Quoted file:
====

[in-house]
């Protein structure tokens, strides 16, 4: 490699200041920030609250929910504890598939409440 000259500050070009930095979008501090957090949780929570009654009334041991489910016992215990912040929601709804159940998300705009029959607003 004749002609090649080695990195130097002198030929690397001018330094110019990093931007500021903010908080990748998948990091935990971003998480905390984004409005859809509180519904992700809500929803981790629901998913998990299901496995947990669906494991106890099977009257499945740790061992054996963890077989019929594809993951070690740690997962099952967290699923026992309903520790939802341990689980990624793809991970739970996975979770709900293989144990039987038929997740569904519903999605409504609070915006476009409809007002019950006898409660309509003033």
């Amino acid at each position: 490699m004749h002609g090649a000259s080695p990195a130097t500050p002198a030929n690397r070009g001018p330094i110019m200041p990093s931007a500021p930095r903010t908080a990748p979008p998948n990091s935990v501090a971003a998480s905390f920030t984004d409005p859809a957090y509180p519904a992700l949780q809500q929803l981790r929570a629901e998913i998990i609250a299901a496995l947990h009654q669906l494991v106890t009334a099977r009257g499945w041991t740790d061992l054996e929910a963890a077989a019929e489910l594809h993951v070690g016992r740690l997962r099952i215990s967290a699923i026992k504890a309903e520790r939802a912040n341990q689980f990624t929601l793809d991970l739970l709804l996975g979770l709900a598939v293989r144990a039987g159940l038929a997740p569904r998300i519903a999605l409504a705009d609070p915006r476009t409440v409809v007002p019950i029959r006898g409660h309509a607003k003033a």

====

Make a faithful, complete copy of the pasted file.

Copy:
[in-house]
């Protein structure tokens, strides 16, 4: 490699200041920030609250929910504890598939409440 000259500050070009930095979008501090957090949780929570009654009334041991489910016992215990912040929601709804159940998300705009029959607003 004749002609090649080695990195130097002198030929690397001018330094110019990093931007500021903010908080990748998948990091935990971003998480905390984004409005859809509180519904992700809500929803981790629901998913998990299901496995947990669906494991106890099977009257499945740790061992054996963890077989019929594809993951070690740690997962099952967290699923026992309903520790939802341990689980990624793809991970739970996975979770709900293989144990039987038929997740569904519903999605409504609070915006476009409809007002019950006898409660309509003033």
């Amino acid at each position: 490699m004749h002609g090649a000259s080695p990195a130097t500050p002198a030929n690397r070009g001018p330094i110019m200041p990093s931007a500021p930095r903010t908080a990748p979008p998948n990091s935990v501090a971003a998480s905390f920030t984004d409005p859809a957090y509180p519904a992700l949780q809500q929803l981790r929570a629901e998913i998990i609250a299901a496995l947990h009654q669906l494991v106890t009334a099977r009257g499945w041991t740790d061992l054996e929910a963890a077989a019929e489910l594809h993951v070690g016992r740690l997962r099952i215990s967290a699923i026992k504890a309903e520790r939802a912040n341990q689980f990624t929601l793809d991970l739970l709804l996975g979770l709900a598939v293989r144990a039987g159940l038929a997740p569904r998300i519903a999605l409504a705009d609070p915006r476009t409440v409809v007002p019950i029959r006898g409660h309509a607003k003033a």